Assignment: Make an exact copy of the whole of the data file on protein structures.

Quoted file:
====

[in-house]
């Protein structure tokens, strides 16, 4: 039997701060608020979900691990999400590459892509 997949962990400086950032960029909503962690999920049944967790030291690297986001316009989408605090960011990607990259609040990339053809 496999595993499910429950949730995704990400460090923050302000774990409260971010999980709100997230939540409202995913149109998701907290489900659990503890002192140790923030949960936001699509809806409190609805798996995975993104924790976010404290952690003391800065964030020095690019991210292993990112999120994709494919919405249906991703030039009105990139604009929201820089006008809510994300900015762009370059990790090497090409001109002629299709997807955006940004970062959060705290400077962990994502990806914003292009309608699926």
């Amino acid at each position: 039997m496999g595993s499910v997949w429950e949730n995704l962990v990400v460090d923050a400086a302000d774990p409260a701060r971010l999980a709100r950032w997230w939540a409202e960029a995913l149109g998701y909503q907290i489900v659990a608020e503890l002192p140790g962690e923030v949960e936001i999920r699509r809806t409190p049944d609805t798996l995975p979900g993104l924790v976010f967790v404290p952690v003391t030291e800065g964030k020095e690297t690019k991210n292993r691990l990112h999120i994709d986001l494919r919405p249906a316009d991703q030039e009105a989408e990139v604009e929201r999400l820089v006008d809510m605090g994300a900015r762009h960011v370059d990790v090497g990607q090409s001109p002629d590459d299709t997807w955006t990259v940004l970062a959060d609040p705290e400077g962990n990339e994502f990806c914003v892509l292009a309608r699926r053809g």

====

[in-house]
């Protein structure tokens, strides 16, 4: 039997701060608020979900691990999400590459892509 997949962990400086950032960029909503962690999920049944967790030291690297986001316009989408605090960011990607990259609040990339053809 496999595993499910429950949730995704990400460090923050302000774990409260971010999980709100997230939540409202995913149109998701907290489900659990503890002192140790923030949960936001699509809806409190609805798996995975993104924790976010404290952690003391800065964030020095690019991210292993990112999120994709494919919405249906991703030039009105990139604009929201820089006008809510994300900015762009370059990790090497090409001109002629299709997807955006940004970062959060705290400077962990994502990806914003292009309608699926």
């Amino acid at each position: 039997m496999g595993s499910v997949w429950e949730n995704l962990v990400v460090d923050a400086a302000d774990p409260a701060r971010l999980a709100r950032w997230w939540a409202e960029a995913l149109g998701y909503q907290i489900v659990a608020e503890l002192p140790g962690e923030v949960e936001i999920r699509r809806t409190p049944d609805t798996l995975p979900g993104l924790v976010f967790v404290p952690v003391t030291e800065g964030k020095e690297t690019k991210n292993r691990l990112h999120i994709d986001l494919r919405p249906a316009d991703q030039e009105a989408e990139v604009e929201r999400l820089v006008d809510m605090g994300a900015r762009h960011v370059d990790v090497g990607q090409s001109p002629d590459d299709t997807w955006t990259v940004l970062a959060d609040p705290e400077g962990n990339e994502f990806c914003v892509l292009a309608r699926r053809g």